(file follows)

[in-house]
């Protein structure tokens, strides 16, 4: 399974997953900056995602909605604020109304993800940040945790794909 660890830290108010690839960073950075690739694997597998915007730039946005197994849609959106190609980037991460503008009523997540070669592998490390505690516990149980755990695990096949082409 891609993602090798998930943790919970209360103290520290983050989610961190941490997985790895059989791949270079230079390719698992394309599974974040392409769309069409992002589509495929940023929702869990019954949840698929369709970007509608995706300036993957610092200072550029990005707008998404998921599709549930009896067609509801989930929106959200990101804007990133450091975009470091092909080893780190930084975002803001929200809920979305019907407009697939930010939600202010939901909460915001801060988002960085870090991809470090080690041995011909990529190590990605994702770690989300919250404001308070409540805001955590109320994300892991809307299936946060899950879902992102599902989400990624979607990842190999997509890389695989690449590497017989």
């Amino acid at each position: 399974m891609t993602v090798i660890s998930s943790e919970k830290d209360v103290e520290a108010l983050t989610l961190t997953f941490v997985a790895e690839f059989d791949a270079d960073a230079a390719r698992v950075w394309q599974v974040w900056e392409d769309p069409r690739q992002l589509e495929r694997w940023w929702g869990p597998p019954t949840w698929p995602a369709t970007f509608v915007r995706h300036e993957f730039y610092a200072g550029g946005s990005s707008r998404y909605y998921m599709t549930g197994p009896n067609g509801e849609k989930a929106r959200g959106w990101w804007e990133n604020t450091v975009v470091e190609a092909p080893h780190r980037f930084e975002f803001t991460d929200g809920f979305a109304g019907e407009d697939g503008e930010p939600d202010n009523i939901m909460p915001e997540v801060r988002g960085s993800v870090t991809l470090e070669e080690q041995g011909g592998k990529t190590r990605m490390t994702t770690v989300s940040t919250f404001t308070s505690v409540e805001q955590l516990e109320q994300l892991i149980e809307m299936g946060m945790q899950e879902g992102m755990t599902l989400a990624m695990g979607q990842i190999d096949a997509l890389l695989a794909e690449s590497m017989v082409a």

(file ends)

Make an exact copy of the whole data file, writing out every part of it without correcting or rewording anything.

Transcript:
[in-house]
């Protein structure tokens, strides 16, 4: 399974997953900056995602909605604020109304993800940040945790794909 660890830290108010690839960073950075690739694997597998915007730039946005197994849609959106190609980037991460503008009523997540070669592998490390505690516990149980755990695990096949082409 891609993602090798998930943790919970209360103290520290983050989610961190941490997985790895059989791949270079230079390719698992394309599974974040392409769309069409992002589509495929940023929702869990019954949840698929369709970007509608995706300036993957610092200072550029990005707008998404998921599709549930009896067609509801989930929106959200990101804007990133450091975009470091092909080893780190930084975002803001929200809920979305019907407009697939930010939600202010939901909460915001801060988002960085870090991809470090080690041995011909990529190590990605994702770690989300919250404001308070409540805001955590109320994300892991809307299936946060899950879902992102599902989400990624979607990842190999997509890389695989690449590497017989």
């Amino acid at each position: 399974m891609t993602v090798i660890s998930s943790e919970k830290d209360v103290e520290a108010l983050t989610l961190t997953f941490v997985a790895e690839f059989d791949a270079d960073a230079a390719r698992v950075w394309q599974v974040w900056e392409d769309p069409r690739q992002l589509e495929r694997w940023w929702g869990p597998p019954t949840w698929p995602a369709t970007f509608v915007r995706h300036e993957f730039y610092a200072g550029g946005s990005s707008r998404y909605y998921m599709t549930g197994p009896n067609g509801e849609k989930a929106r959200g959106w990101w804007e990133n604020t450091v975009v470091e190609a092909p080893h780190r980037f930084e975002f803001t991460d929200g809920f979305a109304g019907e407009d697939g503008e930010p939600d202010n009523i939901m909460p915001e997540v801060r988002g960085s993800v870090t991809l470090e070669e080690q041995g011909g592998k990529t190590r990605m490390t994702t770690v989300s940040t919250f404001t308070s505690v409540e805001q955590l516990e109320q994300l892991i149980e809307m299936g946060m945790q899950e879902g992102m755990t599902l989400a990624m695990g979607q990842i190999d096949a997509l890389l695989a794909e690449s590497m017989v082409a």